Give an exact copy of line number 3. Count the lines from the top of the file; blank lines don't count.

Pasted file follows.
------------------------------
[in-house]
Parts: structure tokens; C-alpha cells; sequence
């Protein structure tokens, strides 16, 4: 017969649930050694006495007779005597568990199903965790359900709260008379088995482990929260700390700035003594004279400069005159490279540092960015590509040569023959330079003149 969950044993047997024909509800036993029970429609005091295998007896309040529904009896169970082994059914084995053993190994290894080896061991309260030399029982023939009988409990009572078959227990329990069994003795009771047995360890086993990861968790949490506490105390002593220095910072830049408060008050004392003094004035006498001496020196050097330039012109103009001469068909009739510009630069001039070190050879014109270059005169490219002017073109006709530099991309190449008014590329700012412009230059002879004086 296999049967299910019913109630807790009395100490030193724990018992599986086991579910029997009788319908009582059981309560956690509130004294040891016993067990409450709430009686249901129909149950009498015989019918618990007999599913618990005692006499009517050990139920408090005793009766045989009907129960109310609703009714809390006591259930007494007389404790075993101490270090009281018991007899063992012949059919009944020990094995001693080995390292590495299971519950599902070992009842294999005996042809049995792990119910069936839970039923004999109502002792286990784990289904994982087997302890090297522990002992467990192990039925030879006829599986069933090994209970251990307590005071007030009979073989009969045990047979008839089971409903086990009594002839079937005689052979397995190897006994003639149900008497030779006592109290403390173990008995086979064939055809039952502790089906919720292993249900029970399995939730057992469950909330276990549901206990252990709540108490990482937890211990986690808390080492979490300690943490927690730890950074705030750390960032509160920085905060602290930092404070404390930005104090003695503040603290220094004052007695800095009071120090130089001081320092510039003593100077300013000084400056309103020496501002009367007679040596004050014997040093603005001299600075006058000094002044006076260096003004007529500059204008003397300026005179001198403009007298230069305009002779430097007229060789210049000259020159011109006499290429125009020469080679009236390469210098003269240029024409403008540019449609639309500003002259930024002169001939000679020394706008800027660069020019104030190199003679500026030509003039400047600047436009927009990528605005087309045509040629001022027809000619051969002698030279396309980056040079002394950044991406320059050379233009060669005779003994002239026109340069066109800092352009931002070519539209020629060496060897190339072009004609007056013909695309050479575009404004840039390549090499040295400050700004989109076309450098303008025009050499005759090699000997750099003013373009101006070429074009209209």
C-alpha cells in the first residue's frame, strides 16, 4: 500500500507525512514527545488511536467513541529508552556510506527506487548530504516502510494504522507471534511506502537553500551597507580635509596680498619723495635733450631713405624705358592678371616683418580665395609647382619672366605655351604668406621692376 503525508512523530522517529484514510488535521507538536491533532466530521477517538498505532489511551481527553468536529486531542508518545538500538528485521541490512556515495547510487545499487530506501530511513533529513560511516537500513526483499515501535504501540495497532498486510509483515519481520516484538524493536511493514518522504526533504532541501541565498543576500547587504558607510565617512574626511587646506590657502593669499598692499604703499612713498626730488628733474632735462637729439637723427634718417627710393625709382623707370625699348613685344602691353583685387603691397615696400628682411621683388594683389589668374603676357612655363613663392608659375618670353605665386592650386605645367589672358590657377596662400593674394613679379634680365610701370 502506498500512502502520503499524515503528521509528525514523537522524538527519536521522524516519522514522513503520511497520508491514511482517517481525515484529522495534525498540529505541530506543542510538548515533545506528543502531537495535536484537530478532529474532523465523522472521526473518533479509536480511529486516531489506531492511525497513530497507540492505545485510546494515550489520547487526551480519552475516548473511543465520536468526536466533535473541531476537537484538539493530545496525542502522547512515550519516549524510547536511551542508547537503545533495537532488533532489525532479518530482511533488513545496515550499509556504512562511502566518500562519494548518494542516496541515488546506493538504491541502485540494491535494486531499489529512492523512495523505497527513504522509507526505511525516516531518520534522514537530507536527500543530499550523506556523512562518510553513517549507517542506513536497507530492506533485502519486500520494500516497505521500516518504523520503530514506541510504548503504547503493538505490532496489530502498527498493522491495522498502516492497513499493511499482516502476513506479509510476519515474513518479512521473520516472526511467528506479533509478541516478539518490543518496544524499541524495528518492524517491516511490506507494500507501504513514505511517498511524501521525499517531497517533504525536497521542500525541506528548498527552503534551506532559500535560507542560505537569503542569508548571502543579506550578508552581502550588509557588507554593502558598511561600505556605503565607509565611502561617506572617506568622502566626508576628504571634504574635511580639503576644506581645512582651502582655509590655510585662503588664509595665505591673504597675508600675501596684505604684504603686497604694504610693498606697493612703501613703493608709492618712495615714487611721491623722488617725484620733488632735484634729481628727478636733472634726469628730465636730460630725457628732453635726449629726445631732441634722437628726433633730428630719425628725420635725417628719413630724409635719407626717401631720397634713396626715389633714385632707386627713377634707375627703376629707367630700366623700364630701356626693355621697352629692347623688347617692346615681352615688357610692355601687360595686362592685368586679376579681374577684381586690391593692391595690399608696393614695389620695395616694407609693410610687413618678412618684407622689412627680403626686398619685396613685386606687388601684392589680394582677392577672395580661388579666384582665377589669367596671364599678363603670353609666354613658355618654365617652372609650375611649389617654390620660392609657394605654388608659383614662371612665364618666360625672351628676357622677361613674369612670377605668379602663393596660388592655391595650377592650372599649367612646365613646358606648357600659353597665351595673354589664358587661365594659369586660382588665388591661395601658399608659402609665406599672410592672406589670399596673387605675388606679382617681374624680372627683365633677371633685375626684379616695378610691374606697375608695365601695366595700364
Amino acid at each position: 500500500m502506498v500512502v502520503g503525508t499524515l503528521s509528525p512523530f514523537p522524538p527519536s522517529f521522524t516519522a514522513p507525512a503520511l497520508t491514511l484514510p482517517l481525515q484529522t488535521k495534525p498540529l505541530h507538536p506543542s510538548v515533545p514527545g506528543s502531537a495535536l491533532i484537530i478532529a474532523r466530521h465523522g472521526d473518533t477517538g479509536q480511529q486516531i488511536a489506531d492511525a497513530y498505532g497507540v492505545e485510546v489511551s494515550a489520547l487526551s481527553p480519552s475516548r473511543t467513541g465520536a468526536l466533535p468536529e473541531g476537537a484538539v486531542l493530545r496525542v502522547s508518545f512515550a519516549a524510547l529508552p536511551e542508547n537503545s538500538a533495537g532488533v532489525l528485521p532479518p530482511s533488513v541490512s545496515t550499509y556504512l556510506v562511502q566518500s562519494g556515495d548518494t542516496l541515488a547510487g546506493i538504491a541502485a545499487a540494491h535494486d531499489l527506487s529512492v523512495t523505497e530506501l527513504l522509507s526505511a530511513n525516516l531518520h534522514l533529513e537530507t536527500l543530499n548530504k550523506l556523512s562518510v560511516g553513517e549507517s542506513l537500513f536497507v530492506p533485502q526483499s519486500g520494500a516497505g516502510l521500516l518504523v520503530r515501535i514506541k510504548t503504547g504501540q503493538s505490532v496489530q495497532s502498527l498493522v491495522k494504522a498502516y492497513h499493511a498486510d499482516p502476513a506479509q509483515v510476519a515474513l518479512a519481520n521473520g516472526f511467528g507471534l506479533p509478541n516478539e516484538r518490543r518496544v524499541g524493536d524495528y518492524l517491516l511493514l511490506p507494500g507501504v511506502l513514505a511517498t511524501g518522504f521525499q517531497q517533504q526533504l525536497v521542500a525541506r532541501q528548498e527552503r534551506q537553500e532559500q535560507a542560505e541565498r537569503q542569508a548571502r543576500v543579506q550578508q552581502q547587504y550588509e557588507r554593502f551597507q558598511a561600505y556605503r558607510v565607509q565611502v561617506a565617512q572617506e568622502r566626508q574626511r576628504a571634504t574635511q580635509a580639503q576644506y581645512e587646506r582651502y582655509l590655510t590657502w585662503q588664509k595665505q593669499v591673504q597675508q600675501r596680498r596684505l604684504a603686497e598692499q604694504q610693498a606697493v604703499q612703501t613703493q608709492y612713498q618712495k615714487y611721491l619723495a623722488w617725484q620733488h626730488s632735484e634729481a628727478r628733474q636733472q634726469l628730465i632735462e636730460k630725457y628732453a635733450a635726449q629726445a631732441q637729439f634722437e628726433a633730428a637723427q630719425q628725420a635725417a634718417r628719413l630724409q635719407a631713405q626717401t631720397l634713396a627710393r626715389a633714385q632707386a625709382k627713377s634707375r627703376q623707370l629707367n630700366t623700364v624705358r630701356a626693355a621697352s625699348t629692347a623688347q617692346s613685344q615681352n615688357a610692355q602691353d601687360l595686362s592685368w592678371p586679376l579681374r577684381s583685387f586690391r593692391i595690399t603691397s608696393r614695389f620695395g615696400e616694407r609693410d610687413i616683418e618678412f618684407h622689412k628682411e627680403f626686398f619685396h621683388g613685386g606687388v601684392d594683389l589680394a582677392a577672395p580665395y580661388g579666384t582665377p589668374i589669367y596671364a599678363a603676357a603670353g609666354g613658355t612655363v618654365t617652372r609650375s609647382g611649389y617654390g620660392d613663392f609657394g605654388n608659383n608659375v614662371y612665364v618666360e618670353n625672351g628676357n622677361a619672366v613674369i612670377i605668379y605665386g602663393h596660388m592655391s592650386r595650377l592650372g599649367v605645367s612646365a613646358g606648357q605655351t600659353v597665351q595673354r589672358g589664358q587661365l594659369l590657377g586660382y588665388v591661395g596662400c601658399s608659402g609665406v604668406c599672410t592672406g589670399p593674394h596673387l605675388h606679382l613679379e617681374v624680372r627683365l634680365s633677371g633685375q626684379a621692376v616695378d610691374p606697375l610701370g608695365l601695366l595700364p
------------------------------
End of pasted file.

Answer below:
């Protein structure tokens, strides 16, 4: 017969649930050694006495007779005597568990199903965790359900709260008379088995482990929260700390700035003594004279400069005159490279540092960015590509040569023959330079003149 969950044993047997024909509800036993029970429609005091295998007896309040529904009896169970082994059914084995053993190994290894080896061991309260030399029982023939009988409990009572078959227990329990069994003795009771047995360890086993990861968790949490506490105390002593220095910072830049408060008050004392003094004035006498001496020196050097330039012109103009001469068909009739510009630069001039070190050879014109270059005169490219002017073109006709530099991309190449008014590329700012412009230059002879004086 296999049967299910019913109630807790009395100490030193724990018992599986086991579910029997009788319908009582059981309560956690509130004294040891016993067990409450709430009686249901129909149950009498015989019918618990007999599913618990005692006499009517050990139920408090005793009766045989009907129960109310609703009714809390006591259930007494007389404790075993101490270090009281018991007899063992012949059919009944020990094995001693080995390292590495299971519950599902070992009842294999005996042809049995792990119910069936839970039923004999109502002792286990784990289904994982087997302890090297522990002992467990192990039925030879006829599986069933090994209970251990307590005071007030009979073989009969045990047979008839089971409903086990009594002839079937005689052979397995190897006994003639149900008497030779006592109290403390173990008995086979064939055809039952502790089906919720292993249900029970399995939730057992469950909330276990549901206990252990709540108490990482937890211990986690808390080492979490300690943490927690730890950074705030750390960032509160920085905060602290930092404070404390930005104090003695503040603290220094004052007695800095009071120090130089001081320092510039003593100077300013000084400056309103020496501002009367007679040596004050014997040093603005001299600075006058000094002044006076260096003004007529500059204008003397300026005179001198403009007298230069305009002779430097007229060789210049000259020159011109006499290429125009020469080679009236390469210098003269240029024409403008540019449609639309500003002259930024002169001939000679020394706008800027660069020019104030190199003679500026030509003039400047600047436009927009990528605005087309045509040629001022027809000619051969002698030279396309980056040079002394950044991406320059050379233009060669005779003994002239026109340069066109800092352009931002070519539209020629060496060897190339072009004609007056013909695309050479575009404004840039390549090499040295400050700004989109076309450098303008025009050499005759090699000997750099003013373009101006070429074009209209």